I went to Oakland's Pizzaiolo for dinner recently with old FH friends. We got there around six and the room was hopping, but there were still a couple of tables left so we didn't have to wait.
I absolutely loved the space. The adorable retro touches, like the vintage lights above the line that probably don't offer much in the way of light. The buttery yellow tiles on the wall, the red oval tiles on the pizza oven, the hardy wooden tables. It was clear that the chef, Charlie Hallowell, had put a lot of his time and his self in that room and it was clear watching the cooks on the line that it was a place people--not just customers, but cooks too--wanted to be.
I started with a glass of the housemade vin d'orange, a fortified wine with vanilla, vodka, seville orange and warm spices. The wine was indeed strong, and the seville orange and vanilla dominated the promised black pepper flavor, but overall I was happy with it.
We split two "antipasti" and a pizza:
Star Route lettuces, burrata with olive oil and Acme bread toast, pizza with stinging nettles and pecorino
The lettuces were sweet baby leaves lightly tossed with oil, salt and pepper, simple and refreshing although a couple of whole or nearly-whole peppercorns snuck past the garde manger cook and onto our place.
The burrata was actually my favorite course. Maybe it's almost time to revise that oft-used phrase I utter (you know, the I don't like cheese one). Perfect slices of lightly charred Acme levain and a chunk of burrata drizzled with olive oil. The consistency was strange, sort of like the first spoonfulls of cream-topped yogurt, slighlty resistant but then all creaminess. It was great to have the lettuce and the burrata at the same time for the textural and flavor contrast.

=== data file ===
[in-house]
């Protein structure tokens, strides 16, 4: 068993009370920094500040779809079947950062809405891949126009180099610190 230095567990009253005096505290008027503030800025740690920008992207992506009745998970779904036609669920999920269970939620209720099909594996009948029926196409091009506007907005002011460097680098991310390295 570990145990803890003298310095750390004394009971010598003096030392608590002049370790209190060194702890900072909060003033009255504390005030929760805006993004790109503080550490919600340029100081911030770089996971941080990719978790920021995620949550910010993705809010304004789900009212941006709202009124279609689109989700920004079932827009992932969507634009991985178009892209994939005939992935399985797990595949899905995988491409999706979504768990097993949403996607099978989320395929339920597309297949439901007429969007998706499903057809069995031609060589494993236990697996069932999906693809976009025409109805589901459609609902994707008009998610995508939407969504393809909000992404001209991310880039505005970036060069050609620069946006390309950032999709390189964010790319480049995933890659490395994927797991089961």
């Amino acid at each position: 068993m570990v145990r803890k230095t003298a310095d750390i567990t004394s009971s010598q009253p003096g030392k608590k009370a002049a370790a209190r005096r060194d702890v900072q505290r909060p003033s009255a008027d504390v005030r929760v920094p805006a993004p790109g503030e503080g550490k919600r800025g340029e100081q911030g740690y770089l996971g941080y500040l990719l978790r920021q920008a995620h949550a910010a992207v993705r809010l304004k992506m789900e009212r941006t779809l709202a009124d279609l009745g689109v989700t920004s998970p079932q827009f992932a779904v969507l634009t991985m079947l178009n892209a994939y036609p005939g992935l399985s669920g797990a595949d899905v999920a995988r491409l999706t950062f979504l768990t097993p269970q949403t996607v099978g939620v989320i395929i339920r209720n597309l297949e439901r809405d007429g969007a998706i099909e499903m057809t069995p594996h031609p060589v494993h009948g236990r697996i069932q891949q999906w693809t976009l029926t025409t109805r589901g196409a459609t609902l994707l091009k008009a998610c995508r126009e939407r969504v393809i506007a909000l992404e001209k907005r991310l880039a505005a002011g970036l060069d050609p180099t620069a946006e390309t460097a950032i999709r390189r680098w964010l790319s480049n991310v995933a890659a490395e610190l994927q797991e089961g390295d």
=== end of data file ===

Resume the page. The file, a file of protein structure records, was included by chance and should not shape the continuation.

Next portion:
this is the burrata. photo by inuyaki.com
Our pizza came streaming hot with a blistering crust. Given that, I would not have expected the center crust to be soggy and slightly wet, which made it impossible to eat out of hand without resulting to all kinds of New Yorker folding strategies. There was something sweet--distracting because I couldn't place it--and there were (unmentioned in the menu listing) slightly crunchy red onions on the pizza. The nettles were wilted nicely and well cooked, except the long stems had ben left on and those were stringy.
I really wanted to like the pizza. I have the feeling if we'd ordered a different (read: nettle-less) pizza, it would have been better (no stringiness). But we were dining with a vegetarian and that was the one that leaped out at all of us. What we ordered was enough food to feed three people comfortably, which was nice. We walked out of there happy and not too full.
We actually didn't get dessert. Fairly full on what we ate. It was clear from the menu items, the menu language, the presentation and the dessert that Pizzaiolo is one of those ex-Chez Panissey places. The servers assemble the desserts themselves, on the restaurant floor side of the line. Drizzle of verbena anglaise, puff square, sauce with apricot compote, dust with 10x. Interestingly, most tables did seem to order dessert and the ice cream was a popular choice.